namespace N1 { void yield(int); }
auto coro2() {
  using std::yield;
  yield(2);           // yields value 2
  N1::yield(3);       // invokes N1::yield
auto coro3() {
  using namespace N1;
  yield(1);           // invokes N1::yield
  std::yield(3);      // yields value 3
auto coro4() {
  using namespace N1;
  using namespace std;
  yield(4);           // error: ambiguous


Drawback of the simple model described in the introduction is that without a using declaration or using directive, the developer need to always use std:: with the soft keyword. This is troublesome as people would have to remember which keywords are the soft keywords and which are the good old "hard ones". This can be alleviated by adding a paragraph to the section 3.5 [basic.lookup] stating:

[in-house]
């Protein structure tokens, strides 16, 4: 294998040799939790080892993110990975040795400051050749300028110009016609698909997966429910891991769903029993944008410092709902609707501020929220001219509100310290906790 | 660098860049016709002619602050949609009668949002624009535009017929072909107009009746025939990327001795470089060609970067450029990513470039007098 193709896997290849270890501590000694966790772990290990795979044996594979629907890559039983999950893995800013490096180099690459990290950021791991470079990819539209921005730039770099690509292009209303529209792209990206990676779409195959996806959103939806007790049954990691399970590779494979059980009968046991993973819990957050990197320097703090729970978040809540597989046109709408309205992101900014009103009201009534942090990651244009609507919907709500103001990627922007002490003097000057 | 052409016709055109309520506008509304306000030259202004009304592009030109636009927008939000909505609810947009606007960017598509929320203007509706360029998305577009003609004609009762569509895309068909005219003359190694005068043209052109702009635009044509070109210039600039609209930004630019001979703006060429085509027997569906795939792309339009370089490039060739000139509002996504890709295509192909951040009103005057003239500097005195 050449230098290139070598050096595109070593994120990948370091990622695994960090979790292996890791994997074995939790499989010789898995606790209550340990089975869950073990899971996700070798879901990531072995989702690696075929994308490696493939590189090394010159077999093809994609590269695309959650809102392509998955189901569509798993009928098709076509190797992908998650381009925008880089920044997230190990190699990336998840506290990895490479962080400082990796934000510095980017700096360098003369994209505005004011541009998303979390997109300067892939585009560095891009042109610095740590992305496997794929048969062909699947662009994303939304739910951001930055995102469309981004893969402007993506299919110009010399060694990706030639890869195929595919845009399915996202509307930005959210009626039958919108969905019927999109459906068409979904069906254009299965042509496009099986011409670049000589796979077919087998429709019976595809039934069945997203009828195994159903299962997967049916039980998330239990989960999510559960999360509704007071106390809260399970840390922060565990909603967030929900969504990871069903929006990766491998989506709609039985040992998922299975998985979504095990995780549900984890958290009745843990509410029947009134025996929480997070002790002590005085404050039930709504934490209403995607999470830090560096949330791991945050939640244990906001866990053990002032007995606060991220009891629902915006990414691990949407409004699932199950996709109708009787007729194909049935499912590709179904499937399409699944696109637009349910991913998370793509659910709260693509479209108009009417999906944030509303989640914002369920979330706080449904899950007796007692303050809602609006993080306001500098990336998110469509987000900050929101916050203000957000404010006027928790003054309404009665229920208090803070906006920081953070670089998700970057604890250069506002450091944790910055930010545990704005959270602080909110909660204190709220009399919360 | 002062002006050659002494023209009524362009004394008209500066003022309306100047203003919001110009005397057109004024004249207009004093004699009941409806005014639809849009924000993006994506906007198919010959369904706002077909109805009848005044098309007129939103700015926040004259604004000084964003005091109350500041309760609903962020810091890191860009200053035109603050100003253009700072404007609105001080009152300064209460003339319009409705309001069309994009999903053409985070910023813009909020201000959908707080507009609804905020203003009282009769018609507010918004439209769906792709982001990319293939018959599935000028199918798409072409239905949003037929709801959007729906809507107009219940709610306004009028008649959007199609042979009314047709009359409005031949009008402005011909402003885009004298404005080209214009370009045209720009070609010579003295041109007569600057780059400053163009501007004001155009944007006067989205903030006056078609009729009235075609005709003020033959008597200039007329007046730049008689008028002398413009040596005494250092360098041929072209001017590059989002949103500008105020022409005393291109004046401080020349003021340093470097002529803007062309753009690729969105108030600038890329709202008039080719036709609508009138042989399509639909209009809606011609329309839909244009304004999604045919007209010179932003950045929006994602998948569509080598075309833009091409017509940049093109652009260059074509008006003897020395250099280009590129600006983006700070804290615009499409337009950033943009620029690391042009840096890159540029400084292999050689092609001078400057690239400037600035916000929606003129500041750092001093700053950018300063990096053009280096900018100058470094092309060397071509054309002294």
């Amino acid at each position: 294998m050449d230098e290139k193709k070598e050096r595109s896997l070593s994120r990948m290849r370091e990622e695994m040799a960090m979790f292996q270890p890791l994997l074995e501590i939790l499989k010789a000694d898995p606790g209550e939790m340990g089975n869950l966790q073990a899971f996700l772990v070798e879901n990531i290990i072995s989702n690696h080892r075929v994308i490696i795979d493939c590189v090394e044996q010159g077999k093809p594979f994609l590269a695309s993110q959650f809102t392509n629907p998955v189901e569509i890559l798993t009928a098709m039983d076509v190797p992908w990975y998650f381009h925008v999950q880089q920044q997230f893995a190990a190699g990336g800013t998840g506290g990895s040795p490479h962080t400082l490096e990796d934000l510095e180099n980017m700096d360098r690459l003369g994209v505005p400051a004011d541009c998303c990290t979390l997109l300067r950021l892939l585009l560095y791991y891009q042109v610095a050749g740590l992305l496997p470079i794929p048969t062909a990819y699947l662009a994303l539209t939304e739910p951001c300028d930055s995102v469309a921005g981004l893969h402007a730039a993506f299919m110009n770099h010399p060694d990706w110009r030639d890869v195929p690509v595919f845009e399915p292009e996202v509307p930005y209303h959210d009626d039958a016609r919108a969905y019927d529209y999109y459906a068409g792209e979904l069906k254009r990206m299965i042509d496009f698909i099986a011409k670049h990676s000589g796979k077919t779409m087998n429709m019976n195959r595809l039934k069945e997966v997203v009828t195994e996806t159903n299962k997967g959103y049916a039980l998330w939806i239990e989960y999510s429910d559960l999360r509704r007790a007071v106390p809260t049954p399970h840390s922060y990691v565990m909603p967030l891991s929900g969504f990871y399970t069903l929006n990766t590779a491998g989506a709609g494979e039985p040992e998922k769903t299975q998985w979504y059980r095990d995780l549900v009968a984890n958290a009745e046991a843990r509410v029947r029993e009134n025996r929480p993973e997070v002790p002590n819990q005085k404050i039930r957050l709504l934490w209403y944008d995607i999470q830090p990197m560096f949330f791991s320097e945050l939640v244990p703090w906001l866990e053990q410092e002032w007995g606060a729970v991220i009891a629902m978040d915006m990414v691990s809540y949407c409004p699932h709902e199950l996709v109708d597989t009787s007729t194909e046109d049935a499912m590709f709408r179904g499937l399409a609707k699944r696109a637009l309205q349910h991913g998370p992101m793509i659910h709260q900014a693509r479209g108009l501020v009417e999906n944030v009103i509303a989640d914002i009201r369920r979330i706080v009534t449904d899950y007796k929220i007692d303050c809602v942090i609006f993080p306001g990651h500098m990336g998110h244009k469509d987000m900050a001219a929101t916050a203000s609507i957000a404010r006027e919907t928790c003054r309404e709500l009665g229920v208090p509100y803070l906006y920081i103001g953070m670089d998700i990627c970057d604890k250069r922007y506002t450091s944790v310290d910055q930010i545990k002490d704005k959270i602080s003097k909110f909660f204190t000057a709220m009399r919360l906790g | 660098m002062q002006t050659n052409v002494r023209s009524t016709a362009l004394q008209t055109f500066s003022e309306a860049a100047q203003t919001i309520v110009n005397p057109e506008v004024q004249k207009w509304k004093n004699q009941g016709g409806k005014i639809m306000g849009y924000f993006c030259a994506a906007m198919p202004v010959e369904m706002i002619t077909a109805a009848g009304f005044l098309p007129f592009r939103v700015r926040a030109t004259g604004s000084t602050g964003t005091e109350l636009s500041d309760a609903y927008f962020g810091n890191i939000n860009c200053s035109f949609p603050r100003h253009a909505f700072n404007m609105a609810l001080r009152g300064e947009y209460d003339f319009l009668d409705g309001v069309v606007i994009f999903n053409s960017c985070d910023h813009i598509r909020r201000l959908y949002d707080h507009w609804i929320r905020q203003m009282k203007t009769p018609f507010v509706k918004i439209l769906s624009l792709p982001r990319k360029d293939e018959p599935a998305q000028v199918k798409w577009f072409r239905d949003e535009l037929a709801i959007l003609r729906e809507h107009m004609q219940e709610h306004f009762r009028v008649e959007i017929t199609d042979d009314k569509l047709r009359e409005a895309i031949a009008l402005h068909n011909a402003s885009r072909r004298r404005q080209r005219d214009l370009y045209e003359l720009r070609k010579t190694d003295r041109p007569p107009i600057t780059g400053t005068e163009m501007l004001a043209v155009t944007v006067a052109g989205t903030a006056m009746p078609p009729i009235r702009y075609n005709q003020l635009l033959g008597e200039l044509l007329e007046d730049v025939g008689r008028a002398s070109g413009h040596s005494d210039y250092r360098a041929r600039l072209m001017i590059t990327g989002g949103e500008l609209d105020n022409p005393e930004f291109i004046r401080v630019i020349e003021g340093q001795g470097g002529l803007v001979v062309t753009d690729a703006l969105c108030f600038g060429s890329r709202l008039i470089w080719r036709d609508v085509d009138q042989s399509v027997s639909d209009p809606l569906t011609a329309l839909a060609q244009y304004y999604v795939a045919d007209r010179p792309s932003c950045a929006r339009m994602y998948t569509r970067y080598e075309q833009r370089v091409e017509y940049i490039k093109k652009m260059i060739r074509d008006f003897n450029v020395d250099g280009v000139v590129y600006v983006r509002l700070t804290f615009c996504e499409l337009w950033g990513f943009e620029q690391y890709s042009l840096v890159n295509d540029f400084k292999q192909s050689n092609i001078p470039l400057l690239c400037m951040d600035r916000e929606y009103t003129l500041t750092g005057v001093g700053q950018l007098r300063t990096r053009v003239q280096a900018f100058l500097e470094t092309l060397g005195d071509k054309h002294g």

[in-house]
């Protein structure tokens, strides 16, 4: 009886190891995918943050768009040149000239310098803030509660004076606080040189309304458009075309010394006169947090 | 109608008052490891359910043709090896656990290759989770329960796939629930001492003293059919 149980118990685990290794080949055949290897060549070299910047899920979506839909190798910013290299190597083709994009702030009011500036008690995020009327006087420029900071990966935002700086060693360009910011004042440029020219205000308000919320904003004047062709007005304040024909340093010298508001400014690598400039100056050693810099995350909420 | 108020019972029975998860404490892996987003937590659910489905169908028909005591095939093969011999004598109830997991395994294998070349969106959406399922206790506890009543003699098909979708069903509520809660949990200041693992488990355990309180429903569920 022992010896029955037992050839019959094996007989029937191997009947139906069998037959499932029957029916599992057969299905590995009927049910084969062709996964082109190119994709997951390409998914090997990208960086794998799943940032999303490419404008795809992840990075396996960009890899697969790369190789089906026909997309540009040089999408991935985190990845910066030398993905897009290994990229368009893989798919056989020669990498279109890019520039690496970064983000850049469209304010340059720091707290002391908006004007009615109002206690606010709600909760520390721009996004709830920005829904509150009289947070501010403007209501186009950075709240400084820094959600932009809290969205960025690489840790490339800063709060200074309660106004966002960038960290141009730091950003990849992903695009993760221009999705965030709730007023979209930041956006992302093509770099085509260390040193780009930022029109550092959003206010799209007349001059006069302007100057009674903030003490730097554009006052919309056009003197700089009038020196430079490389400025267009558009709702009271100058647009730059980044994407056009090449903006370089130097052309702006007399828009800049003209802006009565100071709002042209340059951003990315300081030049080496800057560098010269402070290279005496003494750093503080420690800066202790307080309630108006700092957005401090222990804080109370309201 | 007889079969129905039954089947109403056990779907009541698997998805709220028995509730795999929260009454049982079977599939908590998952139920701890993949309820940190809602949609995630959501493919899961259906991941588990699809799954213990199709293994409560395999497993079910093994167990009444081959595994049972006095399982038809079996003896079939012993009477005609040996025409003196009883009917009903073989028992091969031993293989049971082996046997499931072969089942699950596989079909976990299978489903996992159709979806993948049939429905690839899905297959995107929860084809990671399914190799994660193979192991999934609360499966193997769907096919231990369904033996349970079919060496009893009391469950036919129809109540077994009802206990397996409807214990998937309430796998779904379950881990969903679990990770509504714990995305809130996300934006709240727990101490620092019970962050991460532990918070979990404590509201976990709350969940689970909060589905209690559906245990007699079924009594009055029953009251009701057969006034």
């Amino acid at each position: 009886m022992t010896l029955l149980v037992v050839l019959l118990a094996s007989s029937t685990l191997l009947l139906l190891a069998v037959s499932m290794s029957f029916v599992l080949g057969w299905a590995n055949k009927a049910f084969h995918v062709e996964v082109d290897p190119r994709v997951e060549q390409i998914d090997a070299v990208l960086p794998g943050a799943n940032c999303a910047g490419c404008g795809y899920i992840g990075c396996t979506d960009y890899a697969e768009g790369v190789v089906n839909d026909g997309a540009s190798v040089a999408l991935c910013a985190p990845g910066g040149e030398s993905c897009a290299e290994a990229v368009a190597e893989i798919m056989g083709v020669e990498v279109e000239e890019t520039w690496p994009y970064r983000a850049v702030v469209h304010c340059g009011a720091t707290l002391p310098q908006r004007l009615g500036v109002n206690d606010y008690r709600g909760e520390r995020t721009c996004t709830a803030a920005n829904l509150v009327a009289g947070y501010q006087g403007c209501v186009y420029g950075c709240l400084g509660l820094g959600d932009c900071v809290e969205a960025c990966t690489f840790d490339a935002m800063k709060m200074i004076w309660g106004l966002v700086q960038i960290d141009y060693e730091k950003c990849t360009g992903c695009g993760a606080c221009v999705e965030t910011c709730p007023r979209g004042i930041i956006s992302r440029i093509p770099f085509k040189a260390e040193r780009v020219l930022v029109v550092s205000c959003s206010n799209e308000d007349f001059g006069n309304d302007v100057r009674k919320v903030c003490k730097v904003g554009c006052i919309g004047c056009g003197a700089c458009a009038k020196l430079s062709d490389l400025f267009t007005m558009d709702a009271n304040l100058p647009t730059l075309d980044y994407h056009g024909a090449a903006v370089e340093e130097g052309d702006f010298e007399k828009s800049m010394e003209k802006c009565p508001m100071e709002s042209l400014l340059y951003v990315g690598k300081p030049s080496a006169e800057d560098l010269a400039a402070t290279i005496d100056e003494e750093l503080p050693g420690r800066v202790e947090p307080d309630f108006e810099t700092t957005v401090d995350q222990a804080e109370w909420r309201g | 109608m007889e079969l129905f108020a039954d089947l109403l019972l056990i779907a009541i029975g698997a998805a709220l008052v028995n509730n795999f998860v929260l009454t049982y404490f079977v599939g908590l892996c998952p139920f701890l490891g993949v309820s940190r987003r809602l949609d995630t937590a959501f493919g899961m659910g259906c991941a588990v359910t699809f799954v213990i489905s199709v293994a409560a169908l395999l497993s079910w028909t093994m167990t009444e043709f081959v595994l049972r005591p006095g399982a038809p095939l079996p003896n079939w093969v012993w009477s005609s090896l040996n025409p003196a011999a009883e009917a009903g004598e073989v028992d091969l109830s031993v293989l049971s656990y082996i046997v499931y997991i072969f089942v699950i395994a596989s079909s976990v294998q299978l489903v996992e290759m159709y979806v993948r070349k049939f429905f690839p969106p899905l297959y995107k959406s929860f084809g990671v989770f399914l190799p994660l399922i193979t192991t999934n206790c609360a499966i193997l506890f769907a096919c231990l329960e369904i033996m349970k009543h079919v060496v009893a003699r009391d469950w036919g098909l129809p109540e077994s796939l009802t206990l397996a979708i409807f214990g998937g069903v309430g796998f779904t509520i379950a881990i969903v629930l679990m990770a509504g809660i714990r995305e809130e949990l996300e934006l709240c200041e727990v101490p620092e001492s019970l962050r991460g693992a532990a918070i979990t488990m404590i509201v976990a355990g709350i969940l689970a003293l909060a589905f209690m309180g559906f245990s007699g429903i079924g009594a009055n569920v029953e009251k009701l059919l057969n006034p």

(5) if an unqualified name lookup [basic.lookup.unqual] or an argument-dependent name lookup [basic.lookup.argdep] fails to find a declaration and an identifier being looked up is a soft keyword identifier, it is treated as the corresponding context-dependent keyword

With this addition, we are getting to near perfect keyword experience. In the following example module is a soft keyword.

module A; // OK. Lookup did not find any

Xyz::Pcmf *module; // OK

bool FileHandleList::Find(LPCWSTR file)
        module = _Find(file); // OK

    return module != m_hInstPaths.end(); // OK

Dependent names